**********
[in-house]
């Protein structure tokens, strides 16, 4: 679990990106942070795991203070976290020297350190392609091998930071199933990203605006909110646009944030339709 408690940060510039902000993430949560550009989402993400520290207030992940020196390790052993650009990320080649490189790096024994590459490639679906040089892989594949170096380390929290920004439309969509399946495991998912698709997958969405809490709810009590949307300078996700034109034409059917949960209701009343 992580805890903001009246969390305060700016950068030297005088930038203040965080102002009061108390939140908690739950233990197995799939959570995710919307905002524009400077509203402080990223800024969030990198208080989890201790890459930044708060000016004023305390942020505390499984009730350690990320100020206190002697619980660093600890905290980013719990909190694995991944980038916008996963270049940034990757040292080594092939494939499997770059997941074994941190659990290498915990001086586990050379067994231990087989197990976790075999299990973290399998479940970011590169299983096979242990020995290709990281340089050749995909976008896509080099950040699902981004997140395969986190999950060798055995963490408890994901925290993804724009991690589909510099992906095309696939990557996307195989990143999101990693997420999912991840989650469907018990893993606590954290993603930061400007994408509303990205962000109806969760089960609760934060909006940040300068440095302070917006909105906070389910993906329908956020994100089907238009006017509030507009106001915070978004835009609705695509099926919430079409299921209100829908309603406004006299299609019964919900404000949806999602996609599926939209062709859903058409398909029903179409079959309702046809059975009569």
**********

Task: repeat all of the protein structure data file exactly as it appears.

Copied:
[in-house]
């Protein structure tokens, strides 16, 4: 679990990106942070795991203070976290020297350190392609091998930071199933990203605006909110646009944030339709 408690940060510039902000993430949560550009989402993400520290207030992940020196390790052993650009990320080649490189790096024994590459490639679906040089892989594949170096380390929290920004439309969509399946495991998912698709997958969405809490709810009590949307300078996700034109034409059917949960209701009343 992580805890903001009246969390305060700016950068030297005088930038203040965080102002009061108390939140908690739950233990197995799939959570995710919307905002524009400077509203402080990223800024969030990198208080989890201790890459930044708060000016004023305390942020505390499984009730350690990320100020206190002697619980660093600890905290980013719990909190694995991944980038916008996963270049940034990757040292080594092939494939499997770059997941074994941190659990290498915990001086586990050379067994231990087989197990976790075999299990973290399998479940970011590169299983096979242990020995290709990281340089050749995909976008896509080099950040699902981004997140395969986190999950060798055995963490408890994901925290993804724009991690589909510099992906095309696939990557996307195989990143999101990693997420999912991840989650469907018990893993606590954290993603930061400007994408509303990205962000109806969760089960609760934060909006940040300068440095302070917006909105906070389910993906329908956020994100089907238009006017509030507009106001915070978004835009609705695509099926919430079409299921209100829908309603406004006299299609019964919900404000949806999602996609599926939209062709859903058409398909029903179409079959309702046809059975009569």